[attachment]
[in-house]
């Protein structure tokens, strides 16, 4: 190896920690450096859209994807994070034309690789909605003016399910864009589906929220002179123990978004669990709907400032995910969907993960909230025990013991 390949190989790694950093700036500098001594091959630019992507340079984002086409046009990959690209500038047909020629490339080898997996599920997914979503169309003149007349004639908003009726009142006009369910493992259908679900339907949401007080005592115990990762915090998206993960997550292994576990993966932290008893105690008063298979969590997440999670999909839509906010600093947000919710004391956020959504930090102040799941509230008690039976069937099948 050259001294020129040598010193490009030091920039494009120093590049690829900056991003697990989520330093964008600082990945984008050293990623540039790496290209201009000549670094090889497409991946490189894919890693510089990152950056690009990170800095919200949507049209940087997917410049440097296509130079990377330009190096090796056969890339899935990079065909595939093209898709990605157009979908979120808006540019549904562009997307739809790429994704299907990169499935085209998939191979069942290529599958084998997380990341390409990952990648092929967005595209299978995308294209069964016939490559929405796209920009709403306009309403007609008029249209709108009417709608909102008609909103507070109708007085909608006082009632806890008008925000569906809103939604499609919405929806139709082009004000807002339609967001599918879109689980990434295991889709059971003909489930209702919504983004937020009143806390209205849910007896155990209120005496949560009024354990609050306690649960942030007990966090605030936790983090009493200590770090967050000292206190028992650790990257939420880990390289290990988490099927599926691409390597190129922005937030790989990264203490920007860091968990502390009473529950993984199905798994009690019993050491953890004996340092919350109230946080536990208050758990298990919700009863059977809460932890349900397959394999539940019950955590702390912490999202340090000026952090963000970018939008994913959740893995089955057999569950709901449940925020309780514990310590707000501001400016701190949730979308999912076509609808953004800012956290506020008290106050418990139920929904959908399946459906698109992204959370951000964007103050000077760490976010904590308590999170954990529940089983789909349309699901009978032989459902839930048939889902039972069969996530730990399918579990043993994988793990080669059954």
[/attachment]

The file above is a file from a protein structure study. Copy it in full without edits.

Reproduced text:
[in-house]
């Protein structure tokens, strides 16, 4: 190896920690450096859209994807994070034309690789909605003016399910864009589906929220002179123990978004669990709907400032995910969907993960909230025990013991 390949190989790694950093700036500098001594091959630019992507340079984002086409046009990959690209500038047909020629490339080898997996599920997914979503169309003149007349004639908003009726009142006009369910493992259908679900339907949401007080005592115990990762915090998206993960997550292994576990993966932290008893105690008063298979969590997440999670999909839509906010600093947000919710004391956020959504930090102040799941509230008690039976069937099948 050259001294020129040598010193490009030091920039494009120093590049690829900056991003697990989520330093964008600082990945984008050293990623540039790496290209201009000549670094090889497409991946490189894919890693510089990152950056690009990170800095919200949507049209940087997917410049440097296509130079990377330009190096090796056969890339899935990079065909595939093209898709990605157009979908979120808006540019549904562009997307739809790429994704299907990169499935085209998939191979069942290529599958084998997380990341390409990952990648092929967005595209299978995308294209069964016939490559929405796209920009709403306009309403007609008029249209709108009417709608909102008609909103507070109708007085909608006082009632806890008008925000569906809103939604499609919405929806139709082009004000807002339609967001599918879109689980990434295991889709059971003909489930209702919504983004937020009143806390209205849910007896155990209120005496949560009024354990609050306690649960942030007990966090605030936790983090009493200590770090967050000292206190028992650790990257939420880990390289290990988490099927599926691409390597190129922005937030790989990264203490920007860091968990502390009473529950993984199905798994009690019993050491953890004996340092919350109230946080536990208050758990298990919700009863059977809460932890349900397959394999539940019950955590702390912490999202340090000026952090963000970018939008994913959740893995089955057999569950709901449940925020309780514990310590707000501001400016701190949730979308999912076509609808953004800012956290506020008290106050418990139920929904959908399946459906698109992204959370951000964007103050000077760490976010904590308590999170954990529940089983789909349309699901009978032989459902839930048939889902039972069969996530730990399918579990043993994988793990080669059954």